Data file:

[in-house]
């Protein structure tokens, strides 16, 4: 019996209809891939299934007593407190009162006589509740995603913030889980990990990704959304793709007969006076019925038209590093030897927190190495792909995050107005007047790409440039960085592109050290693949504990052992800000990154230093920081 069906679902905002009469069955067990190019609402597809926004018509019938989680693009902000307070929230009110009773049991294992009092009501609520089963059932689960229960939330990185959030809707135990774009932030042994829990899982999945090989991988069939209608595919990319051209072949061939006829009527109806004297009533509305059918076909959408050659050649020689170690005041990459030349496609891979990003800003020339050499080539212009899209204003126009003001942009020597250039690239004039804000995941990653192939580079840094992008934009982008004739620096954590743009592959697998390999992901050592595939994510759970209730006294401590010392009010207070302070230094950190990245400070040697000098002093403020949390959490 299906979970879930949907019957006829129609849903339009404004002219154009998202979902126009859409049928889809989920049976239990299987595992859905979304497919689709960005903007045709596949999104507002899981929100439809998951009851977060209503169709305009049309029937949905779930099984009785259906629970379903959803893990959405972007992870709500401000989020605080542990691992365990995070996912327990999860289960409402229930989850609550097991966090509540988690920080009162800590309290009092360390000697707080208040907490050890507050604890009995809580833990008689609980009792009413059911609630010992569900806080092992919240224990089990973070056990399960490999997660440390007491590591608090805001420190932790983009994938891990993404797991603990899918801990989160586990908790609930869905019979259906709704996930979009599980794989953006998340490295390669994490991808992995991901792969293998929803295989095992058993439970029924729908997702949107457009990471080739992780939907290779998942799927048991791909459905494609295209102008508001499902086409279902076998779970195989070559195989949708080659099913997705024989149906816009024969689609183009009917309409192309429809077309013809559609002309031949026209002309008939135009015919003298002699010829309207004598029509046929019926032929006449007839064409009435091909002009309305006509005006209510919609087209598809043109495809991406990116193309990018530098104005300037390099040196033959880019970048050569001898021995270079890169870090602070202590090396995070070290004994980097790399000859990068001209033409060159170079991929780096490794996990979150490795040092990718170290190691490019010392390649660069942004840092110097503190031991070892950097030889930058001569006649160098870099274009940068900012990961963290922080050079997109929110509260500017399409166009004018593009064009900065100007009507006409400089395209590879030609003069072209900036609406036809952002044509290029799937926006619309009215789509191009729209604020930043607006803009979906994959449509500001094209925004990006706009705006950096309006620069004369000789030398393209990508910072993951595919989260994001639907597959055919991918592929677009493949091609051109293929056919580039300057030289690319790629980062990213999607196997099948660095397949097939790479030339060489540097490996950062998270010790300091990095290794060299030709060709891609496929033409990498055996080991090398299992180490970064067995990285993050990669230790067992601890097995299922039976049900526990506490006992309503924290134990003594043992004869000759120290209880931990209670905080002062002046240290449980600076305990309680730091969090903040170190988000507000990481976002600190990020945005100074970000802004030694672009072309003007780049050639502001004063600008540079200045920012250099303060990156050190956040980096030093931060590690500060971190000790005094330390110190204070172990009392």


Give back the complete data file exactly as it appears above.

[in-house]
């Protein structure tokens, strides 16, 4: 019996209809891939299934007593407190009162006589509740995603913030889980990990990704959304793709007969006076019925038209590093030897927190190495792909995050107005007047790409440039960085592109050290693949504990052992800000990154230093920081 069906679902905002009469069955067990190019609402597809926004018509019938989680693009902000307070929230009110009773049991294992009092009501609520089963059932689960229960939330990185959030809707135990774009932030042994829990899982999945090989991988069939209608595919990319051209072949061939006829009527109806004297009533509305059918076909959408050659050649020689170690005041990459030349496609891979990003800003020339050499080539212009899209204003126009003001942009020597250039690239004039804000995941990653192939580079840094992008934009982008004739620096954590743009592959697998390999992901050592595939994510759970209730006294401590010392009010207070302070230094950190990245400070040697000098002093403020949390959490 299906979970879930949907019957006829129609849903339009404004002219154009998202979902126009859409049928889809989920049976239990299987595992859905979304497919689709960005903007045709596949999104507002899981929100439809998951009851977060209503169709305009049309029937949905779930099984009785259906629970379903959803893990959405972007992870709500401000989020605080542990691992365990995070996912327990999860289960409402229930989850609550097991966090509540988690920080009162800590309290009092360390000697707080208040907490050890507050604890009995809580833990008689609980009792009413059911609630010992569900806080092992919240224990089990973070056990399960490999997660440390007491590591608090805001420190932790983009994938891990993404797991603990899918801990989160586990908790609930869905019979259906709704996930979009599980794989953006998340490295390669994490991808992995991901792969293998929803295989095992058993439970029924729908997702949107457009990471080739992780939907290779998942799927048991791909459905494609295209102008508001499902086409279902076998779970195989070559195989949708080659099913997705024989149906816009024969689609183009009917309409192309429809077309013809559609002309031949026209002309008939135009015919003298002699010829309207004598029509046929019926032929006449007839064409009435091909002009309305006509005006209510919609087209598809043109495809991406990116193309990018530098104005300037390099040196033959880019970048050569001898021995270079890169870090602070202590090396995070070290004994980097790399000859990068001209033409060159170079991929780096490794996990979150490795040092990718170290190691490019010392390649660069942004840092110097503190031991070892950097030889930058001569006649160098870099274009940068900012990961963290922080050079997109929110509260500017399409166009004018593009064009900065100007009507006409400089395209590879030609003069072209900036609406036809952002044509290029799937926006619309009215789509191009729209604020930043607006803009979906994959449509500001094209925004990006706009705006950096309006620069004369000789030398393209990508910072993951595919989260994001639907597959055919991918592929677009493949091609051109293929056919580039300057030289690319790629980062990213999607196997099948660095397949097939790479030339060489540097490996950062998270010790300091990095290794060299030709060709891609496929033409990498055996080991090398299992180490970064067995990285993050990669230790067992601890097995299922039976049900526990506490006992309503924290134990003594043992004869000759120290209880931990209670905080002062002046240290449980600076305990309680730091969090903040170190988000507000990481976002600190990020945005100074970000802004030694672009072309003007780049050639502001004063600008540079200045920012250099303060990156050190956040980096030093931060590690500060971190000790005094330390110190204070172990009392």